Exercise & Sports Science Australia (ESSA) is proud to award $100,000 in research funding to two worthy recipient groups – Associate Professor Bernie Bissett and Ms Mary Johnson, University of Canberra and their team and Associate Professor Annette Raynor, Edith Cowan University and her team.
A/Prof Bissett and Ms Johnson, supported by project researchers Michelle Bennett, Carol Huang, Louise Gainsford, Allison Maher, Kacie Paterson, Tanya Buettikofer, Andrew Woodward, Madeleine Brady and Julie Cooke, will use their $50,000 grant for their project on Exercise Physiology in COVID recovery: exploring the feasibility and safety of graded exercise therapy in a COVID-Recovery Clinic.
A/Prof Raynor, with researchers Lauren Fortington, Stacey Scott, Sally Casson and Jennifer Grieve, will utilise their $50,000 grant towards their research into A little bit of exercise goes a long way – increasing independence of aged care residents with Parkinson's Disease.
ESSA CEO Anita Hobson-Powell said the organisation had pursued research topics that would support its advocacy efforts for the industry.
“These topics are currently important health imperatives for the government and our health care system,” she said.
“It is imperative that ESSA collaborates with universities in providing research evidence to support the advancement of the professions.
“We congratulate our 2022 ESSA Research Grant winners and look forward to sharing the outcomes of these important and topical projects in the future.”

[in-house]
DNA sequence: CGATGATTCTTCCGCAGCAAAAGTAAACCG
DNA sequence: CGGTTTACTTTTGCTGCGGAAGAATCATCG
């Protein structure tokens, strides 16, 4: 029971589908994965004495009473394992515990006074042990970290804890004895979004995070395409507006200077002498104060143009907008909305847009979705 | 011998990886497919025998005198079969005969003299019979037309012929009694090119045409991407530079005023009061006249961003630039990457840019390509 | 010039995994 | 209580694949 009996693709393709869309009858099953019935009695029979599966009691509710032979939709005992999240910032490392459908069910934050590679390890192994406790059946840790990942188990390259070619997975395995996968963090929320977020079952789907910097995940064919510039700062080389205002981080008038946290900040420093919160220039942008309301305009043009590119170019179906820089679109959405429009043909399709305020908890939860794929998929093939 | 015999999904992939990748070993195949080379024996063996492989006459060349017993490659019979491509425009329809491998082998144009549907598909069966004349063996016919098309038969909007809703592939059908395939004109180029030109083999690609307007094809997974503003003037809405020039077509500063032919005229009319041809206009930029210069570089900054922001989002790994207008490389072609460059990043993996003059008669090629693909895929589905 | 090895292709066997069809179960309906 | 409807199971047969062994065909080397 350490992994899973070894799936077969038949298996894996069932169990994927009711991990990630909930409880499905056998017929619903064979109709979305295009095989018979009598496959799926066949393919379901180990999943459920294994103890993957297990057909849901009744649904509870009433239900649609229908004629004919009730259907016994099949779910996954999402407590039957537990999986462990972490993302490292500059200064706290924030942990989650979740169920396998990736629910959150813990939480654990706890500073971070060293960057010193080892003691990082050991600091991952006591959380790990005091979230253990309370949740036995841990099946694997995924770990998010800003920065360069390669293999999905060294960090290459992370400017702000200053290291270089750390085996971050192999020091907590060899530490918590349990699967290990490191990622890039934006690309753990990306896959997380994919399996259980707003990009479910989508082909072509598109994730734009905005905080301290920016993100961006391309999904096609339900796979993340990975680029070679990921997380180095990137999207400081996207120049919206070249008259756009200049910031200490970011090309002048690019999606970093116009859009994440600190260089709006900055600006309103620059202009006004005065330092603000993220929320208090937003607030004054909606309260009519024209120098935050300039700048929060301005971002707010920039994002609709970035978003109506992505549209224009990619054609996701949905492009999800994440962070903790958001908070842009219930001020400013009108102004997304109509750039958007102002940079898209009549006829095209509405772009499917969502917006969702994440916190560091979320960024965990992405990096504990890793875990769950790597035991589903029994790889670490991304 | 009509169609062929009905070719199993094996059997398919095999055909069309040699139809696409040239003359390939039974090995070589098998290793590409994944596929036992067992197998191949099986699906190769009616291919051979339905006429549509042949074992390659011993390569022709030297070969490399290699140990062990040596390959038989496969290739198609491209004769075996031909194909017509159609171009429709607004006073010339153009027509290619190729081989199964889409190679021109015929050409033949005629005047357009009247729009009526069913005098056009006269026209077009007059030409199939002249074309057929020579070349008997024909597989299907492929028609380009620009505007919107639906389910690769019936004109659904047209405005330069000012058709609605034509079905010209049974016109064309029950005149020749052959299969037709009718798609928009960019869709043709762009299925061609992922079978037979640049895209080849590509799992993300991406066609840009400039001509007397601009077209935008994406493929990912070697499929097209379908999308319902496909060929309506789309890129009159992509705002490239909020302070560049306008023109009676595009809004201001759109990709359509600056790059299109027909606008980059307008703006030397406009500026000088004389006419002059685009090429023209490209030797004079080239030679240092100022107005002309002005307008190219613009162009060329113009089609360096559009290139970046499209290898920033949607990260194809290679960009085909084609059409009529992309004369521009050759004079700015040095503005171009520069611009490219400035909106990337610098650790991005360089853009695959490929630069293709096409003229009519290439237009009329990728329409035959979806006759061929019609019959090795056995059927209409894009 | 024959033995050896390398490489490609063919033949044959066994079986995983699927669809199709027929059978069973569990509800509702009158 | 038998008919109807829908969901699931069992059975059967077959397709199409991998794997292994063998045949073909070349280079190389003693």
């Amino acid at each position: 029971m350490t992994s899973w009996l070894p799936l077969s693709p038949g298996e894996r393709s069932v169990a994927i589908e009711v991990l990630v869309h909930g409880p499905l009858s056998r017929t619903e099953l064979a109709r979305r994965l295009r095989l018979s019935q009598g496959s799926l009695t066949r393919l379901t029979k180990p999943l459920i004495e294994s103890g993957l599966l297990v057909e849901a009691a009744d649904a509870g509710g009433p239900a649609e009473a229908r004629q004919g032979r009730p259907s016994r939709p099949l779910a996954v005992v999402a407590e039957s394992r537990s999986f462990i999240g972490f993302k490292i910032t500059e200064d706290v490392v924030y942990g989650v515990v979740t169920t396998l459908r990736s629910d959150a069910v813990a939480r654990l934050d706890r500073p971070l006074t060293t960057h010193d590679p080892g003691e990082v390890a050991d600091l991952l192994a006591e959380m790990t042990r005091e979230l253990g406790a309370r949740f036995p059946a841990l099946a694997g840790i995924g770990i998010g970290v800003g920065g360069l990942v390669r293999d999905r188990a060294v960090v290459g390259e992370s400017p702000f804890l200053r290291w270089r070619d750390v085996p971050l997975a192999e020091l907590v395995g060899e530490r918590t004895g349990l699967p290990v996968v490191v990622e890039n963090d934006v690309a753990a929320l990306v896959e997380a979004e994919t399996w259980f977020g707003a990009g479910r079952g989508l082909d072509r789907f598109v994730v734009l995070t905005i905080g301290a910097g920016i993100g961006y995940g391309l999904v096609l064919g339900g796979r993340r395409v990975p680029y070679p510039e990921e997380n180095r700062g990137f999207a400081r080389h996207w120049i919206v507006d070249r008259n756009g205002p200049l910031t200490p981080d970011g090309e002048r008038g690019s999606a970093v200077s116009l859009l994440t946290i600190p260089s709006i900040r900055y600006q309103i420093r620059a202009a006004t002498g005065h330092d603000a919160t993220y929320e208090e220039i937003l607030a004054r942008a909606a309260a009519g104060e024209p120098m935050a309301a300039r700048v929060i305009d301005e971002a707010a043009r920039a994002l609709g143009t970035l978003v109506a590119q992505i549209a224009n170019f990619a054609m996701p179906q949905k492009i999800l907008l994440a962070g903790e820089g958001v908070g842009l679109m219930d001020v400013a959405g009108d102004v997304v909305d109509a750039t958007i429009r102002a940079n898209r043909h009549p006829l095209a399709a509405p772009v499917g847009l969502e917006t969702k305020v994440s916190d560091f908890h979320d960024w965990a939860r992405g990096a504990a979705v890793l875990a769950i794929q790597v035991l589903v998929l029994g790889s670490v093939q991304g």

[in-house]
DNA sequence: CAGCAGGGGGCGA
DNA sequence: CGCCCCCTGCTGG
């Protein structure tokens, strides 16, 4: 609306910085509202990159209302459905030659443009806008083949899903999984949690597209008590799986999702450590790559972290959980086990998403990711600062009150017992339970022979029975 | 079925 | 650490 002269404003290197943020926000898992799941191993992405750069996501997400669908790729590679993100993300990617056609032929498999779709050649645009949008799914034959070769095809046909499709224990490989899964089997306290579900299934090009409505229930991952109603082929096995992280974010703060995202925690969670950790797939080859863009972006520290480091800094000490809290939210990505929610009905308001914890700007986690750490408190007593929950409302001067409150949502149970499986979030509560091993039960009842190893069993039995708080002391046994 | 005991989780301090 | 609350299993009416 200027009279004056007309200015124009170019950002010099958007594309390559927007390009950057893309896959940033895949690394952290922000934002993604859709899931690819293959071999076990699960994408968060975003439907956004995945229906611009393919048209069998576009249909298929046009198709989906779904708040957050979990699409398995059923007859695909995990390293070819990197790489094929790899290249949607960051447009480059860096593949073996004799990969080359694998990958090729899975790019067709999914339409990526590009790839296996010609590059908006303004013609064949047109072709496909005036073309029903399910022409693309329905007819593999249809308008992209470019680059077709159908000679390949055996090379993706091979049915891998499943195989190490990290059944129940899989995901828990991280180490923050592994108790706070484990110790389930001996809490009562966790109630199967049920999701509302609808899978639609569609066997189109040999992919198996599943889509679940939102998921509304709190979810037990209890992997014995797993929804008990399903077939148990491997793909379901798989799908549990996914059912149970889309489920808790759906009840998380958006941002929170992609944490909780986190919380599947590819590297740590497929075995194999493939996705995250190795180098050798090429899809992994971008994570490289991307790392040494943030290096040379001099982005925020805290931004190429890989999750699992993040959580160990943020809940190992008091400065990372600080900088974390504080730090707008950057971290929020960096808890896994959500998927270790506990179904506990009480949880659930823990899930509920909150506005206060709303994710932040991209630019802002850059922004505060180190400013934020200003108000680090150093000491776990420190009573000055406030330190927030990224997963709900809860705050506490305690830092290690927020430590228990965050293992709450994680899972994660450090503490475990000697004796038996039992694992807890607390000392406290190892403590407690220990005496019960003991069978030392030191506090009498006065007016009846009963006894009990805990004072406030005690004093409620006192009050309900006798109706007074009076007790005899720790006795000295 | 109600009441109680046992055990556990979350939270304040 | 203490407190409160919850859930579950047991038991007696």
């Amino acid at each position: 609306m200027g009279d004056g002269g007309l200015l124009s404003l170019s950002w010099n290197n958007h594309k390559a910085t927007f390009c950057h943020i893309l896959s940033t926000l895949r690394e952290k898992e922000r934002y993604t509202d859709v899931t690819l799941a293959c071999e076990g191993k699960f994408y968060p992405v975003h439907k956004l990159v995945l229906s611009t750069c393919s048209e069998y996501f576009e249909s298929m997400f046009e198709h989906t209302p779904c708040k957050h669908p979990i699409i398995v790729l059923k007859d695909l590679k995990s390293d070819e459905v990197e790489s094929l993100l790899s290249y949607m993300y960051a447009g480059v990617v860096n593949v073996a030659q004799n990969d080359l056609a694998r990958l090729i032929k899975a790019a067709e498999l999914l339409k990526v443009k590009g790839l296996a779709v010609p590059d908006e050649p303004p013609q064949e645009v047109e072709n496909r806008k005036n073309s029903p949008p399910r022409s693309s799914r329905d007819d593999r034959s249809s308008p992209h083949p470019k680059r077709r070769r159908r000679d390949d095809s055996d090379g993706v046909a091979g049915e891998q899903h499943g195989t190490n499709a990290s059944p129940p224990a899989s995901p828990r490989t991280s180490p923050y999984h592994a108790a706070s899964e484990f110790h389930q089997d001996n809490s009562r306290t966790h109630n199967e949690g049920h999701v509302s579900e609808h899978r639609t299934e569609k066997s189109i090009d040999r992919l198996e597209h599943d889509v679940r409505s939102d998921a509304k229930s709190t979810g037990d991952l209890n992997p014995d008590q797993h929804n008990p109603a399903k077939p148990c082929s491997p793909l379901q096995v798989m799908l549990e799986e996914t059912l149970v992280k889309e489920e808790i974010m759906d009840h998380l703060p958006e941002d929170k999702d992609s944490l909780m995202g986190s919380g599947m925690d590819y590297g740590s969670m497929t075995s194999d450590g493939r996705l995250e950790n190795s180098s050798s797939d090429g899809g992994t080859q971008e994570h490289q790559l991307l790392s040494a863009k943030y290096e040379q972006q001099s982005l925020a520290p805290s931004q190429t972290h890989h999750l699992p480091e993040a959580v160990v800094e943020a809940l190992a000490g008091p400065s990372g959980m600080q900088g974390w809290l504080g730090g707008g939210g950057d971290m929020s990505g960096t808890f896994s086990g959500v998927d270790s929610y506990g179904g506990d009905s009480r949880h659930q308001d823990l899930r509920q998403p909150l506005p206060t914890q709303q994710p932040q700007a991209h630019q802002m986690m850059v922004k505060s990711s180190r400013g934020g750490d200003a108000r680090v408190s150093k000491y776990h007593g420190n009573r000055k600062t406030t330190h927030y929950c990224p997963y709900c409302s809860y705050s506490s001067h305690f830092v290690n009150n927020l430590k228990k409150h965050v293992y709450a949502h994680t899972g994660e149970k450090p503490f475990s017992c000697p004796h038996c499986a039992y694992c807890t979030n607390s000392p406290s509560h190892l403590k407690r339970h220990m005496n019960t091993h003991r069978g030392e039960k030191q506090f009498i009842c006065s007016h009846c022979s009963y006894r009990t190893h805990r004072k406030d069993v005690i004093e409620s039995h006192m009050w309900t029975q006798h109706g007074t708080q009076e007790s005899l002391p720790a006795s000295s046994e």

A/Prof Bissett’s project will “analyse the feasibility and safety of graded exercise therapy as a central element of ‘Long COVID’ rehabilitation in our multidisciplinary clinic in Canberra”.
“Around 5 – 10% of COVID survivors experience ‘Long COVID’, with weakness, fatigue and breathlessness frequent problems,” she explained.
“We are using individually tailored assessment, prescription and supervision of graded exercise in our COVID Recovery clinic, and exercise physiologists are at the heart of our multidisciplinary team.
“In many parts of the world there is a resistance to using exercise in recovery from COVID, and a lack of data to inform practice.
“It is crucial that we capture data to demonstrate exercise can be delivered safely in people with Long COVID, as clinicians around the world seek to optimise recovery for their clients.”
The second of ESSA’s 2022 Research Grants will focus on exercise among those with Parkinsons.
“Our project aims to establish the benefits and financial value of providing an exercise physiologist led 12-week exercise program for people with Parkinson’s Disease living in Residential Aged Care,” A/Prof Raynor said.
“Residential Aged Care settings are notoriously under-resourced, with staff under considerable pressure, making it difficult to provide effective exercise to all residents.
“For residents with complex care needs, such as Parkinson’s Disease, the situation is amplified.
“Results from this project will provide the potential physical and social benefits to the resident, the indirect benefits to staff, cost to the organisation and identify critical design features that need to be considered when working with this population.
“Findings will also be translated and disseminated through journal articles and ESSA-led education programs to ensure the AEP workforce is ready to meet future demands and opportunities in this complex area of care using evidence based best practice methods.
This year, ESSA offered two research grants, each to the value of $50,000, available for research commencing in 2023.
Grants are offered in alignment with our vision and mission to enhance performance, health and well-being through the science of exercise and sport; and to lead and promote excellence in exercise and sports science for the benefits of society and the professions.